CAP: Pay Attention To Areas In The Shadows of Broadband Internet

There has been much hype by the authorities recently about the roll out of 5G trial runs in October, while the vast majority of people are still struggling with slow speed and connectivity problems. Consumers’ Association of Penang, (CAP) calls upon the authorities to fix the problems in areas that are in the shadows of broadband Internet, where there are no fibre optic cables and broadband wireless signals are weak and unreliable.

Under the National Fiberisation and Connectivity Plan, selected housing estates have been provided with fiber optic cables. However, within the housing estates where the cables are running, there are many buildings that have been denied connection for reasons only known to the utility company, in this case Telecom Malaysia, (TM).

These buildings are connected by copper telephone cables which are aging. Therefore, most of them can carry low speed signals up to about 4Mbps only. Even 8Mbps may be an issue. When complaints are made to TM, they can only send technicians to trouble shoot and claim that everything is fine on their side. This is nothing but dragging of feet and wasting everyone’s time.

What the TM should do is to send competent officers with expertise to study the situation in each locality case-by-case and recommend the necessary upgrade and solve the problems once and for all.

Other telcos like Maxis and Celcom do not have their own fiber optic cables, but depend on TM fiber optic cables to provide their broadband service. Timedotcom provides its own cables but only serves condominiums and apartments which have high demand for such services. So the vast majority of consumers are at the mercy of the monopoly enjoyed by TM.

Broadband Internet should no longer be considered a privilage of a few but a necessary utility like water and electricity for our day-to-day living. Therefore, the Minister of Communications and Multimedia, YB Gobind Singh Deo, and the Malaysian Communications and Multimedia Commission should ensure that these issues are expeditiously addressed by TM, rather than harp on the roll out of 5G and the roll out of 500Mbps to high-impact areas soon.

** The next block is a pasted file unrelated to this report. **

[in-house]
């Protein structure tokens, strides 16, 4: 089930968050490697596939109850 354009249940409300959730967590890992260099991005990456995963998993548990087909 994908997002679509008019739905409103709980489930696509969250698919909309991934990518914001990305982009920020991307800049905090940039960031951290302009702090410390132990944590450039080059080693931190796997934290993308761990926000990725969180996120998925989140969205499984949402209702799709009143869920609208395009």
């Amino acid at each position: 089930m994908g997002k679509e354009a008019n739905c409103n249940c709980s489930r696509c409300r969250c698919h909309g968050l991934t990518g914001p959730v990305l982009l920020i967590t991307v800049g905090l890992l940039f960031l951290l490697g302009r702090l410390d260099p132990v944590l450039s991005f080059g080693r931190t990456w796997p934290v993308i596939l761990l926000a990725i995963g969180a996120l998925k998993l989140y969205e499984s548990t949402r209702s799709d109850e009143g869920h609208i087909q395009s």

On the question of 5G, is Malaysia in a position to adopt this new technology? The fifth generation of cellular technology, or 5G, is the next great leap in speed for wireless devices. This new technology will be an umbrella for 3G, 4G and 5G. This technology is designed to support the Internet of Things where all electronic devices will be interconnected. To accomplish these speeds, the rollout of 5G requires new technology and infrastructure. There will be a massive number of antennas under each base station to serve users. Poles, traffic lights, street furniture and buildings will be targeted as antennas.

With 5G there will be new issues with safety, security, liability, lifecycle of products, complaints redress, and ownership and use. New safety standards have to be adopted for the products as well as the system.

During our market surveillance, CAP staff have come across electrical and electronic products working on 240Volts with no certification. We also found new electrical products in the market, which could not be classified under any existing mandatory safety standards as required by law. Suruhanjaya Tenaga could not give a credible explanation for the oversight. If our regulators are unable ensure safety of our products in the current situation, how can they be expected to do better with 5G technology, which demands stringent control and enforcement?

With 5G we will be living in an electromagnetic smog of a wide range of frequencies. What are the health hazards that we will face? Has any study been done?

Looking at the overall picture we are still lagging in many of the requirements to ensure a safe environment for the adoption of 5G. Therefore, CAP calls on the authorities to heed the needs of the consumers as follows:-

u Do not embark on any ambitious projects such as 5G and leap into the unknown;

u Improve our current infrastructure and services for those in the shadow areas and underserved areas where the broadband speed is below 20Mbps;

u Improve technical expertise to deal with the current issues on Internet facilities;

u Develop or adopt safety standards for new evolving technologies;

u Increase market surveillance on electronic and electrical goods and ensure manufacturers, importers, retailers and advertisers who do not conform to the laws are penalized;

u Improve on new issues related to security, liability, lifecycle of products, complaints redress, and ownership and use of 5G;

u Conduct studies on the range of electromagnetic waves generated by 5G, in collaboration with other countries which use this technology, to find out what are the possible health hazards and make the findings public.


Press Statement, 1 October 2019